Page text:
Are stay-at-home moms worth more?

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  • Read Later released its annual Mother’s Day findings on what it thinks moms ought to be paid. (Figure out your own worth on the site’s Mom Calculator.) From its release:

For 2008, determined that the time mothers spend performing the 10 most popular “Mom job functions” would equate to an annual cash compensation of $116,805 for a Stay-at-Home Mom and $68,405 for a Working Mom, down from last years calculations of $138,094 and $85,938.

Whoa. Stay-at-home moms merit more pay than working moms? How’d that compute? The website says it used proprietary software and these parameters:

The job titles that best matched a mom’s definition of her work in both countries are (in order of hours spent per week): housekeeper, day care center teacher, cook, laundry machine operator, computer operator, psychologist, facilities manager, van driver, chief executive officer and janitor.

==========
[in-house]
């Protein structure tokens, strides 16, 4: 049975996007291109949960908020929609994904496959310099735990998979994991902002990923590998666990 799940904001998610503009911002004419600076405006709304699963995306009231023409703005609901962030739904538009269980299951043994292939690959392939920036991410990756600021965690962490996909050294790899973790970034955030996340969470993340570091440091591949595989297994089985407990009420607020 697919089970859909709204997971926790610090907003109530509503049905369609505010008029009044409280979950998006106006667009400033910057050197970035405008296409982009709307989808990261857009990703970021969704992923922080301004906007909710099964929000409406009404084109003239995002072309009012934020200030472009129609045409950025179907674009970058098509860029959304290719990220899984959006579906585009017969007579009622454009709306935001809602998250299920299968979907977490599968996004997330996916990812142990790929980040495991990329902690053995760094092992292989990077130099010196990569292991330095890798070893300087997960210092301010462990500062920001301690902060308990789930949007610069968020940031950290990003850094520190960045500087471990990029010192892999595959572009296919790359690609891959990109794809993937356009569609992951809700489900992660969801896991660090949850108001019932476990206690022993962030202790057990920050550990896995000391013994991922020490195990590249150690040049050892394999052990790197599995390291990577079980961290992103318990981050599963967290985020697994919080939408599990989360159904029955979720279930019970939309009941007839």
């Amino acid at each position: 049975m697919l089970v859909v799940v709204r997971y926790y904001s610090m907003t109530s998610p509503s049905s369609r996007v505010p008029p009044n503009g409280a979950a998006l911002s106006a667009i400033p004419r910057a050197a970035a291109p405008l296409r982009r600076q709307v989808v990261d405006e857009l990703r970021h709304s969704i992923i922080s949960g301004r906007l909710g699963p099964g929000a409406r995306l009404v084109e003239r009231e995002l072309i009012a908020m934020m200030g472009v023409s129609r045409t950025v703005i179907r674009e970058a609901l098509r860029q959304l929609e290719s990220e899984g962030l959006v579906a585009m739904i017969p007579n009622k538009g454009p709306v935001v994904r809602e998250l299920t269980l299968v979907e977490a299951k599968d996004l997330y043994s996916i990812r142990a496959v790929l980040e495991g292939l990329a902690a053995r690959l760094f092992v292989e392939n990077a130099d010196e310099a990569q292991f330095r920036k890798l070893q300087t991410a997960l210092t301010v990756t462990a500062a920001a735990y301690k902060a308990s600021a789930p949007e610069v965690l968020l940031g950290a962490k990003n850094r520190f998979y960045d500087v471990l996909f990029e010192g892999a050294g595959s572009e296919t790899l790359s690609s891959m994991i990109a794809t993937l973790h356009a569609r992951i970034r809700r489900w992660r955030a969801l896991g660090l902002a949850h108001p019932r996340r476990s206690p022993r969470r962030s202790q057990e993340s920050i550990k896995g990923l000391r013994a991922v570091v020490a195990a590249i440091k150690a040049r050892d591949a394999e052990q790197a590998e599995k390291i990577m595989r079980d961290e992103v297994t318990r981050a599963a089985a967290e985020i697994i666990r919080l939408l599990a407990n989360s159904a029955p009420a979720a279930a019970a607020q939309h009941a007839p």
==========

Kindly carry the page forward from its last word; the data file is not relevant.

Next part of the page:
The primary driver of mom’s six-figure salary, however, remains the amount of overtime worked. This year, mom’s overtime averaged 54.4 hours per week. According to the survey, Stay-at-Home Moms work a 94.4 hour “workweek” – over half her time spent on the job is overtime. The Working Moms reported an average 54.6 hour “mom work week” in addition to their paying jobs.

Okay. I have no problem with the job of mom being highly valued, if only by some b.s. survey designed to garner the website some press. But what sticks in my craw is the devaluing of working moms and dads. We too perform those other roles—housekeeper, cook, shrink—but on top of schlepping off to bring home the bacon. I just can’t figure out how a stay-at-home parent pulls more overtime than a working one. Someone help me out with this math.